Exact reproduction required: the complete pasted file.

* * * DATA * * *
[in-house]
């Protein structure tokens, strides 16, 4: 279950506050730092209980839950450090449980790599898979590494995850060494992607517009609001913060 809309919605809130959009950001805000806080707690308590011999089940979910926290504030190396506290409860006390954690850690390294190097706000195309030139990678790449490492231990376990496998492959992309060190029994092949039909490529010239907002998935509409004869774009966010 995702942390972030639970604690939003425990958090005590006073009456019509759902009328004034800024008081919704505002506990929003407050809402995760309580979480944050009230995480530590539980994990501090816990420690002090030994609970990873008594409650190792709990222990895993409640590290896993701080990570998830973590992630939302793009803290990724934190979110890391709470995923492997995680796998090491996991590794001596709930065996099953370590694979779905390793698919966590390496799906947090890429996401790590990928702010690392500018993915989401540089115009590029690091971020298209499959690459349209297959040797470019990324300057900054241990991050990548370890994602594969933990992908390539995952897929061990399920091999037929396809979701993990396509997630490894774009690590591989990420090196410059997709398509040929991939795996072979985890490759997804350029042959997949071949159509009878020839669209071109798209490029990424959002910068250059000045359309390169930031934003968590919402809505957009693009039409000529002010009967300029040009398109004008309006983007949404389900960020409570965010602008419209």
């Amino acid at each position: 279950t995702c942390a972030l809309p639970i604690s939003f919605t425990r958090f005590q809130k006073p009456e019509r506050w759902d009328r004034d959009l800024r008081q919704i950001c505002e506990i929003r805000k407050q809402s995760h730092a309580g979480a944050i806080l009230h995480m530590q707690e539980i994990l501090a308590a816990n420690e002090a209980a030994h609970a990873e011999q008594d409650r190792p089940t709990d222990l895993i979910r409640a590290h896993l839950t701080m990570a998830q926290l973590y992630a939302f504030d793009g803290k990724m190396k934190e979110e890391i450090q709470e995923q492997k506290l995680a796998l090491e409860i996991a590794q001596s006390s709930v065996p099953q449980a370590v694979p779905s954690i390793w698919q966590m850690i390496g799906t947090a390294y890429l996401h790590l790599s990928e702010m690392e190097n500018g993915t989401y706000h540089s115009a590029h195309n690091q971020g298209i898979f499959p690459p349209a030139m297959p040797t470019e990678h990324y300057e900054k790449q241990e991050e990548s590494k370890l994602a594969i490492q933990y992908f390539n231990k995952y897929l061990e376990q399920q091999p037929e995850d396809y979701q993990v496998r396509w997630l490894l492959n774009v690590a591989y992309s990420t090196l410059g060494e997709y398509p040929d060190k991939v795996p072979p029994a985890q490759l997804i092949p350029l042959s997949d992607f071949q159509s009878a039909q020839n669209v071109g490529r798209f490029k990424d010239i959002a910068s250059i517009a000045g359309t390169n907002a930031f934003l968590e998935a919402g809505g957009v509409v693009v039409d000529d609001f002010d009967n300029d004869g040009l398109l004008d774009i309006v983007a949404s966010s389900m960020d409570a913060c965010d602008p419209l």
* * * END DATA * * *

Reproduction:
[in-house]
């Protein structure tokens, strides 16, 4: 279950506050730092209980839950450090449980790599898979590494995850060494992607517009609001913060 809309919605809130959009950001805000806080707690308590011999089940979910926290504030190396506290409860006390954690850690390294190097706000195309030139990678790449490492231990376990496998492959992309060190029994092949039909490529010239907002998935509409004869774009966010 995702942390972030639970604690939003425990958090005590006073009456019509759902009328004034800024008081919704505002506990929003407050809402995760309580979480944050009230995480530590539980994990501090816990420690002090030994609970990873008594409650190792709990222990895993409640590290896993701080990570998830973590992630939302793009803290990724934190979110890391709470995923492997995680796998090491996991590794001596709930065996099953370590694979779905390793698919966590390496799906947090890429996401790590990928702010690392500018993915989401540089115009590029690091971020298209499959690459349209297959040797470019990324300057900054241990991050990548370890994602594969933990992908390539995952897929061990399920091999037929396809979701993990396509997630490894774009690590591989990420090196410059997709398509040929991939795996072979985890490759997804350029042959997949071949159509009878020839669209071109798209490029990424959002910068250059000045359309390169930031934003968590919402809505957009693009039409000529002010009967300029040009398109004008309006983007949404389900960020409570965010602008419209």
């Amino acid at each position: 279950t995702c942390a972030l809309p639970i604690s939003f919605t425990r958090f005590q809130k006073p009456e019509r506050w759902d009328r004034d959009l800024r008081q919704i950001c505002e506990i929003r805000k407050q809402s995760h730092a309580g979480a944050i806080l009230h995480m530590q707690e539980i994990l501090a308590a816990n420690e002090a209980a030994h609970a990873e011999q008594d409650r190792p089940t709990d222990l895993i979910r409640a590290h896993l839950t701080m990570a998830q926290l973590y992630a939302f504030d793009g803290k990724m190396k934190e979110e890391i450090q709470e995923q492997k506290l995680a796998l090491e409860i996991a590794q001596s006390s709930v065996p099953q449980a370590v694979p779905s954690i390793w698919q966590m850690i390496g799906t947090a390294y890429l996401h790590l790599s990928e702010m690392e190097n500018g993915t989401y706000h540089s115009a590029h195309n690091q971020g298209i898979f499959p690459p349209a030139m297959p040797t470019e990678h990324y300057e900054k790449q241990e991050e990548s590494k370890l994602a594969i490492q933990y992908f390539n231990k995952y897929l061990e376990q399920q091999p037929e995850d396809y979701q993990v496998r396509w997630l490894l492959n774009v690590a591989y992309s990420t090196l410059g060494e997709y398509p040929d060190k991939v795996p072979p029994a985890q490759l997804i092949p350029l042959s997949d992607f071949q159509s009878a039909q020839n669209v071109g490529r798209f490029k990424d010239i959002a910068s250059i517009a000045g359309t390169n907002a930031f934003l968590e998935a919402g809505g957009v509409v693009v039409d000529d609001f002010d009967n300029d004869g040009l398109l004008d774009i309006v983007a949404s966010s389900m960020d409570a913060c965010d602008p419209l």